How not to take things personally?
So often we find ourselves in conversations with others and suddenly - almost out of nowhere - we feel irritated, attacked, hurt, annoyed, intimidated, frustrated, angry or some other colourful feeling. The person in front of us may not even have been aware of it, but he or she said or did something that triggered various unpleasant feelings in us. In such situations, we tend to blame the other person for our internal emotional reaction to their action. It sounds strange, but that is what we do most of the time.
Let me give you an example: imagine you are frustrated with your partner because he has once again left every single kitchen cupboard open - even the ones you didn't even know were cupboards - after his seemingly straight-forward peanut butter sandwich break. You may feel frustrated, not taken seriously, not respected, maybe even used and taken for granted. Do we own such emotional reactions in such moments? No! Instead, we go straight to him and say something like, "Are you actually ready to be in a relationship? Do you actually really love me?”
Pretty brutal, isn't it? And yet it's so obvious to us that he and his behaviour are the problem and that he and his behaviour are making us feel all these conflicting emotions. I hate to tell you this, but what you are feeling has nothing to do with him.
Let's think about this situation for a moment. Do you really think it was his intention to make you feel frustrated, not taken seriously, not respected and maybe even used and taken for granted? Or is a tiny part of you open to the idea that he really was just hungry and made himself a peanut butter sandwich, just because?
So often we take things personally.
"Again, they parked outside my gate." (So, we feel disrespected).
"He didn't look at me when he greeted the group." (So, we feel unworthy)
"She didn't respond to my call last night." (So, we don't feel good enough)
"He didn't buy the things I told him to buy." (So, we don't feel taken seriously).
"She was on the phone for the whole date." (So, we feel inadequate and boring).
What if the actions and behaviour of others neither validate nor legitimise our reaction to them? What if the our feelings are not the other person's territory, but ours?
Imagine the following: Imagine a plastic bag filled with water in front of you - one of those handy little household bags that you can easily fill and knot. I remember how much I loved filling these bags with water as a child and imagining they were rabbits. Yes, they were some of the first pets I ever had. However, imagine it lying there in front of you. Now poke it with your finger. What do you see? It's starting to wiggle! The water in the bag starts to move.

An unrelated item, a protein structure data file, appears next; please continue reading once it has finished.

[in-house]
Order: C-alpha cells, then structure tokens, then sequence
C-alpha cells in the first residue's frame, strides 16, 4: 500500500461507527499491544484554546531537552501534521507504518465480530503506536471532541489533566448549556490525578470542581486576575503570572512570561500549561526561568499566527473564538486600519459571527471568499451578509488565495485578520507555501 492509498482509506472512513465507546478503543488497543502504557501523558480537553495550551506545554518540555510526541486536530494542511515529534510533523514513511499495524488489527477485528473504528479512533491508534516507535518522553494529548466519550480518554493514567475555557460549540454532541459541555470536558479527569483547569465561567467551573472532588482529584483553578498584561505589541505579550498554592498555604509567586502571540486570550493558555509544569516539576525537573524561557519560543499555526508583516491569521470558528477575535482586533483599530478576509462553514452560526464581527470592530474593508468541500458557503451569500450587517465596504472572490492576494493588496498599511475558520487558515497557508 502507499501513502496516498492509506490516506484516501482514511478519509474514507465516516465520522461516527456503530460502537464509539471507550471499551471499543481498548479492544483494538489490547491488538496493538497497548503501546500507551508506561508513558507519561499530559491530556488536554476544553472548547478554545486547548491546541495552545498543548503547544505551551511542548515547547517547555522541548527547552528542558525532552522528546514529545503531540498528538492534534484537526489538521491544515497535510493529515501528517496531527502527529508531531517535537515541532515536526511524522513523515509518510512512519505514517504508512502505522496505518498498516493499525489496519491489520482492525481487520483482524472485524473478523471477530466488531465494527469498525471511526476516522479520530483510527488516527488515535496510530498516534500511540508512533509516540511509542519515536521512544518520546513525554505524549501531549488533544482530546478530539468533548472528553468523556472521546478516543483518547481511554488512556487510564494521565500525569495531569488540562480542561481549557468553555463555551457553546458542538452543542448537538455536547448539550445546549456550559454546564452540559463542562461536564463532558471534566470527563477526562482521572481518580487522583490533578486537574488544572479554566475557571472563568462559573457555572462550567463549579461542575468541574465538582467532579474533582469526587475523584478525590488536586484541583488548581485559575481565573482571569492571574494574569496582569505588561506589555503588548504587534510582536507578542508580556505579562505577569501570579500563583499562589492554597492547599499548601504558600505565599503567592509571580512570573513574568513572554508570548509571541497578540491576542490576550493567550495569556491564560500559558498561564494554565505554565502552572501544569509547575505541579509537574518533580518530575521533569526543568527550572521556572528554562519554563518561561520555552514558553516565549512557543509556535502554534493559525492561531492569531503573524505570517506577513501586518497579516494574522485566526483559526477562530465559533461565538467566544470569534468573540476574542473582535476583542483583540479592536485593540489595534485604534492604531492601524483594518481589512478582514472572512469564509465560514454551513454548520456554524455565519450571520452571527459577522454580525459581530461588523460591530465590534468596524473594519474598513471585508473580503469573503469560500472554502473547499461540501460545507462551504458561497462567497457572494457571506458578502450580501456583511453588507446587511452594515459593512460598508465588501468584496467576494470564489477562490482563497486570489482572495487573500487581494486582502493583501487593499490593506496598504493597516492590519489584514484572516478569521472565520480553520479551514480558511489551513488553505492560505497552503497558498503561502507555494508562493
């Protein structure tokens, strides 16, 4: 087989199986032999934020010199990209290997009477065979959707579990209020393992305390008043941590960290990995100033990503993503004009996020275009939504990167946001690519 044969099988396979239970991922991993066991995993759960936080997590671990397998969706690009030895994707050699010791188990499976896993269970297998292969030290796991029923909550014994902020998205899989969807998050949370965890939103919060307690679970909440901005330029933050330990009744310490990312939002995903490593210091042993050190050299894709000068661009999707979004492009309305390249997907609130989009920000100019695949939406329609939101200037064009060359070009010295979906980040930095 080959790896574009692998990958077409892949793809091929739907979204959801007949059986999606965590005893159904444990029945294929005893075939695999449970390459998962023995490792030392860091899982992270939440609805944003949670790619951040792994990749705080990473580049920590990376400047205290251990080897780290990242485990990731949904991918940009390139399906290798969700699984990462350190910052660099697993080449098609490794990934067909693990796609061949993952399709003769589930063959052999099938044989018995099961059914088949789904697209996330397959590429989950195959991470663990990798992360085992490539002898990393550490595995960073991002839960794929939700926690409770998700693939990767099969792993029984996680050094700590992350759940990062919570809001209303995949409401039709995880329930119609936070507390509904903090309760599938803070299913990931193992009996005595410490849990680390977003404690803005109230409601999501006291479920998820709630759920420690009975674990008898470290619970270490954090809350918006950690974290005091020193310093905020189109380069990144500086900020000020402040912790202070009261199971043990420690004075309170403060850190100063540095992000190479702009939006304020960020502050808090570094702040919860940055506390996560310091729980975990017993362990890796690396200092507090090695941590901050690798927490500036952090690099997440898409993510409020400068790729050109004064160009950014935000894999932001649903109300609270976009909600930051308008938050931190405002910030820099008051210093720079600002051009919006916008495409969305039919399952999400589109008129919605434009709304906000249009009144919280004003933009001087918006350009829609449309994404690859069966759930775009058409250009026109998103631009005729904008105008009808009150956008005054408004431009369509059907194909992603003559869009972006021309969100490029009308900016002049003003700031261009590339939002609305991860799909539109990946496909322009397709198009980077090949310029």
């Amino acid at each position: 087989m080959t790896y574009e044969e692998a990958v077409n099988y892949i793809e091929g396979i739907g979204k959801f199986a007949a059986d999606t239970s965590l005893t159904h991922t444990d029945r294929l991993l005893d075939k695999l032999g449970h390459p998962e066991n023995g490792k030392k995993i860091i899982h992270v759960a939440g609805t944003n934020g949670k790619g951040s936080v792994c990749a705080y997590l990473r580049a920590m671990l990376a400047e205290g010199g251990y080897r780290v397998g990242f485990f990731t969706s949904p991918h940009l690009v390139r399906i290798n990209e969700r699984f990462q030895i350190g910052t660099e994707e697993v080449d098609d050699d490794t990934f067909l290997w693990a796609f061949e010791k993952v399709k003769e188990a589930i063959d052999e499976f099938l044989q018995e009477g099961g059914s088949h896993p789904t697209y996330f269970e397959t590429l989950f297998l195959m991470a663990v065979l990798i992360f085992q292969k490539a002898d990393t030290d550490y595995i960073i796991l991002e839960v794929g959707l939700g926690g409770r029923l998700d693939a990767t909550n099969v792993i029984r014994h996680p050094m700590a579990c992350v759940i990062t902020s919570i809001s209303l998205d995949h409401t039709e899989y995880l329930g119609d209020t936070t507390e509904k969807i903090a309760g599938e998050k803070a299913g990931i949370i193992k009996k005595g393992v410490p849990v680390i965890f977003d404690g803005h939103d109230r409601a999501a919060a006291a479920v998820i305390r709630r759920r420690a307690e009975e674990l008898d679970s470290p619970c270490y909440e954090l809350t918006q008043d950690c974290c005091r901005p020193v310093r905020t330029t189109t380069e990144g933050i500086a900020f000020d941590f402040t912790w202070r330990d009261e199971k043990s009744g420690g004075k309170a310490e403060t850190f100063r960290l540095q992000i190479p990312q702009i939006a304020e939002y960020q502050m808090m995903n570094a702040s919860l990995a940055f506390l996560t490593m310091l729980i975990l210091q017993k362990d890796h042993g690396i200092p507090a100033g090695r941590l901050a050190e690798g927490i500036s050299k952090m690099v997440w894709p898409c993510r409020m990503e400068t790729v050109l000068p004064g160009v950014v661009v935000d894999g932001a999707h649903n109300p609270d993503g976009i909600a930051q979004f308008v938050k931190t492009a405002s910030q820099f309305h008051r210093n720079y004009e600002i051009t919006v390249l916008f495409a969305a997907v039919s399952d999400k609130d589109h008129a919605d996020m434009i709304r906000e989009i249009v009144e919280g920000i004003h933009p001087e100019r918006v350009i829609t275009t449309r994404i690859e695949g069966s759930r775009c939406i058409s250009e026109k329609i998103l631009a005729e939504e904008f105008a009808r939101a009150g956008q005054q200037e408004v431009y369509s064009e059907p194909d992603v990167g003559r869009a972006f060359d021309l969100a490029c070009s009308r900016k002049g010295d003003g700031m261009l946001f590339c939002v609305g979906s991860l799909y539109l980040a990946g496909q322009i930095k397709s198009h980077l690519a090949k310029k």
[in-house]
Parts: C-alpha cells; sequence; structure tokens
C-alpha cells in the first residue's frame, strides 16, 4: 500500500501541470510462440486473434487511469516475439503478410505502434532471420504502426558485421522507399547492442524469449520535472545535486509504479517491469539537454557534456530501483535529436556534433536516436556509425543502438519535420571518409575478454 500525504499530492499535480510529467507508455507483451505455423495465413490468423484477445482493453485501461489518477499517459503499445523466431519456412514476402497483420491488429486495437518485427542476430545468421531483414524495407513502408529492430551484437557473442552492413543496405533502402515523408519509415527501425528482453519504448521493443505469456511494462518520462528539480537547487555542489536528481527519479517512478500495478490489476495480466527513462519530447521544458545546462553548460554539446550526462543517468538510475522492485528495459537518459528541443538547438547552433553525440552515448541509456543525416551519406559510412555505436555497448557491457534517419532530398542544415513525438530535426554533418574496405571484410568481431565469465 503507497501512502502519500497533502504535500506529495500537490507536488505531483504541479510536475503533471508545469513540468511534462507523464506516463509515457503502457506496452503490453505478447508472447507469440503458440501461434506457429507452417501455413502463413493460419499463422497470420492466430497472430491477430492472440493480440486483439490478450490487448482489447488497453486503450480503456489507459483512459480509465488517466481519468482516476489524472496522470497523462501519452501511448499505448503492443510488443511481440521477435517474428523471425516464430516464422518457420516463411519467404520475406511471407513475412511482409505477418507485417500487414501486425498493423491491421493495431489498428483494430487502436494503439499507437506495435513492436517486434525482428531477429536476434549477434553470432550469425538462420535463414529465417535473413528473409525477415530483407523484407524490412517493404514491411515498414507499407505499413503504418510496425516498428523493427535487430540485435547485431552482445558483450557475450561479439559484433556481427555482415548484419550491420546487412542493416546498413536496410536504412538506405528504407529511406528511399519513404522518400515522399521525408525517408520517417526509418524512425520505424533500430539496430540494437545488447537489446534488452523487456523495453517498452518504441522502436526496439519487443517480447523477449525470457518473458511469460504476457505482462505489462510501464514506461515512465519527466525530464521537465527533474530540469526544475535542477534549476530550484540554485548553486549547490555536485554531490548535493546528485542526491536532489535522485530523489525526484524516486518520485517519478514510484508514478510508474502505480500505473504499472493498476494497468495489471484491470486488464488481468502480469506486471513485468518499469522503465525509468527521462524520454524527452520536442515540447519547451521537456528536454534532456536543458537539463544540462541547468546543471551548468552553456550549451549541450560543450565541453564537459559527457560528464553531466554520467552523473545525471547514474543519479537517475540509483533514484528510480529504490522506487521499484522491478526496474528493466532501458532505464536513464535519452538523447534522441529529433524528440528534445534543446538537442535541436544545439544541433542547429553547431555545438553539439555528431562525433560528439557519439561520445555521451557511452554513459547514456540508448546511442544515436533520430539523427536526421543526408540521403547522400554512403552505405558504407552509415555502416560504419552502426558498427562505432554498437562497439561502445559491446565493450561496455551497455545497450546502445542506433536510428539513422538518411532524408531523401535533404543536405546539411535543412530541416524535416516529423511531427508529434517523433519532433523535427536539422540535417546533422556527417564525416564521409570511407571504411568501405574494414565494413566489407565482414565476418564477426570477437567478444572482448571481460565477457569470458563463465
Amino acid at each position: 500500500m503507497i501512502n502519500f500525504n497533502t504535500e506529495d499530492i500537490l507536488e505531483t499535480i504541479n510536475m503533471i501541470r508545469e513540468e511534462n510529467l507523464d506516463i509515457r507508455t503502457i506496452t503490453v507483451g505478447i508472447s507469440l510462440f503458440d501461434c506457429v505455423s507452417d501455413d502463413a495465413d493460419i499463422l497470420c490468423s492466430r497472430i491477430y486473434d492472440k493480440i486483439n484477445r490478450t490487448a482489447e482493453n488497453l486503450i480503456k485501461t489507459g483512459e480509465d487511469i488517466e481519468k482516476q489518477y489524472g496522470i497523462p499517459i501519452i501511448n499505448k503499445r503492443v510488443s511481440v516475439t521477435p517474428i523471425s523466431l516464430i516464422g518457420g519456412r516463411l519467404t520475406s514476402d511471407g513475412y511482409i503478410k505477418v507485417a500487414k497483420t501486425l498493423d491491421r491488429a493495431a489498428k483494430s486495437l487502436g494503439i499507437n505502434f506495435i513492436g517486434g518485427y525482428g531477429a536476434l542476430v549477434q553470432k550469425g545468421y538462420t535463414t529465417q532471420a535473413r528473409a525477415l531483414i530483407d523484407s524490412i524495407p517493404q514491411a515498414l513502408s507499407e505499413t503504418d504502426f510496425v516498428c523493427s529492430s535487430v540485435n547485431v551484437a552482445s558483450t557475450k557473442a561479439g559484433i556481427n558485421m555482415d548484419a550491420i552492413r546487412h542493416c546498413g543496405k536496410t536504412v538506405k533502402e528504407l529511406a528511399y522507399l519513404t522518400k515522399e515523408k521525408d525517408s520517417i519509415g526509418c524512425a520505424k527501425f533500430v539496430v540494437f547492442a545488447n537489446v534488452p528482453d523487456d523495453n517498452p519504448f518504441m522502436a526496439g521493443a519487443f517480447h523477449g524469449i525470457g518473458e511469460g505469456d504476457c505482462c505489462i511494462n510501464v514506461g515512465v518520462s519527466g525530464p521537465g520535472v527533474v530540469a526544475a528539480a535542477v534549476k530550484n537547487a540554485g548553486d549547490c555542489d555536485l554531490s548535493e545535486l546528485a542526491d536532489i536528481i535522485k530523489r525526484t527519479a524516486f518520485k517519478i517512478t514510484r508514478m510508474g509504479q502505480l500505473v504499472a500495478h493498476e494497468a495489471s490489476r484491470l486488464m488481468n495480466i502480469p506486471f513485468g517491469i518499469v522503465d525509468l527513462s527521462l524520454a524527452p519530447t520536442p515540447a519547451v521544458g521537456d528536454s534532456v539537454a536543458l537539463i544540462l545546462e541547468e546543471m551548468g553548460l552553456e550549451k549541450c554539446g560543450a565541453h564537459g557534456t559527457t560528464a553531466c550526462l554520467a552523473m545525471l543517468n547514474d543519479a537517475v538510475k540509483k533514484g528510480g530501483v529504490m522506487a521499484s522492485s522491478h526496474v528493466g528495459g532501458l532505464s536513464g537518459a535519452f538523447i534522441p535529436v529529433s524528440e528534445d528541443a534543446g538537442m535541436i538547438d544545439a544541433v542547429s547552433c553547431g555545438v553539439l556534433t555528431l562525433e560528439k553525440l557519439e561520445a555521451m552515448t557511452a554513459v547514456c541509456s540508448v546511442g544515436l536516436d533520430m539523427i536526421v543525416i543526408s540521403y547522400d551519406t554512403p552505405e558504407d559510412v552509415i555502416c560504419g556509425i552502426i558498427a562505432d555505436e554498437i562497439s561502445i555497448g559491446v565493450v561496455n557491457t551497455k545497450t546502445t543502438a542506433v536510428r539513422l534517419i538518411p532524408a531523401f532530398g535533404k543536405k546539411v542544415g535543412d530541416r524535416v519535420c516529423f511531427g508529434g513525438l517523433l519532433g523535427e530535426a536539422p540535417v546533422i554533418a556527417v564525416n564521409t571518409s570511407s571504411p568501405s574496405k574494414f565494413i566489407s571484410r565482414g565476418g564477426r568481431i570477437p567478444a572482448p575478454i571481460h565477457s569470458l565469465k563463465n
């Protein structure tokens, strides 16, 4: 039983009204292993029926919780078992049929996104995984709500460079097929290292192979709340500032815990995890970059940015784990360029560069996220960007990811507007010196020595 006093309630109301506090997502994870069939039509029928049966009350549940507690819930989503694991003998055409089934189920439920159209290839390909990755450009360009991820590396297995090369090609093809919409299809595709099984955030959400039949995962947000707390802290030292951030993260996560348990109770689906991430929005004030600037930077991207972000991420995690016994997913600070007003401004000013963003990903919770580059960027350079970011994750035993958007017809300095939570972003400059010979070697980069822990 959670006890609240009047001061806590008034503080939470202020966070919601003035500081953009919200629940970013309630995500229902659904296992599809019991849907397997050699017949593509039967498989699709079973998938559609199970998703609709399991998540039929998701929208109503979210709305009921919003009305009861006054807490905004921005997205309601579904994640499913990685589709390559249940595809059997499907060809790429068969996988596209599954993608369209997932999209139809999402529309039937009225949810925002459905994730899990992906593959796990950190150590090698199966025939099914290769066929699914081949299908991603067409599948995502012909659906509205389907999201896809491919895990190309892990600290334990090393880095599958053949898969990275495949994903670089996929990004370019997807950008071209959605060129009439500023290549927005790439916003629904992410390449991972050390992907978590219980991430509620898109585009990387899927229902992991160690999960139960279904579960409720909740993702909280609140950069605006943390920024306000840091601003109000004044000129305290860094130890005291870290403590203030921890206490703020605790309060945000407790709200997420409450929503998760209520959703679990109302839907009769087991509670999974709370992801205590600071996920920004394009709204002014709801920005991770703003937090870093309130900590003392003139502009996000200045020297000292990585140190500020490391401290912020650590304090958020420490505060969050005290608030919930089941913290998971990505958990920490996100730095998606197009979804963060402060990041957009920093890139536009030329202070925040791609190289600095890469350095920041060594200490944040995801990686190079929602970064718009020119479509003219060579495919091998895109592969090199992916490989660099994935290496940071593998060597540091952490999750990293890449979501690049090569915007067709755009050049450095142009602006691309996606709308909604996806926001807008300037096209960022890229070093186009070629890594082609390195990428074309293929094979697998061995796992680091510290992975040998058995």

This water-filled plastic bag is you.
Just as we poked the plastic bag with our finger, we are poked by the behaviour, actions and spoken words of our outer world. As a result, our inner emotional world is set in motion. Our own states, our past experiences, our own thought concepts and self-doubts, discomfort, expectations, hopes and fears are nudged and begin to move wildly within us. And even if I poke the "water bag rabbit" just once, it continues to wiggle for quite a while.
This example visualizes, in a slidely odd way, that everything you ever feel, is inside of you. It’s not inside you partner, nor your friend or family member. It is within you. Consequently, you are responsible for what is wobbling inside you. So, the next time you take something person and project your experiences onto your external environment, imagine that you are a water-filled bag that has just been nudged. This means, that you try to not take the crumbs on the countertop personally, because chances are they're just the remnants of the peanut butter sandwich making scene. What you make of it inside is your narrative - it takes place in inside of you - and therefore may very well be disconnected from the other person's actions and behaviour.
After all, it's not just you who is a human plastic bag filled with water, but everyone around you as well. We are water-filled sacks that keep bouncing into each other, poking each other, roll over each other, bounce off each other and lean onto each other and as a consequence of that the water inside starts to wobble.
...AND WHAT IS YOUR EXPERIENCE?
Have you too, 'mastered' your ability to take things personally? So, would it help you to turn your social environment into 'plastic bags filled with water' to understand that you are separate from their experiences and that this is not about you.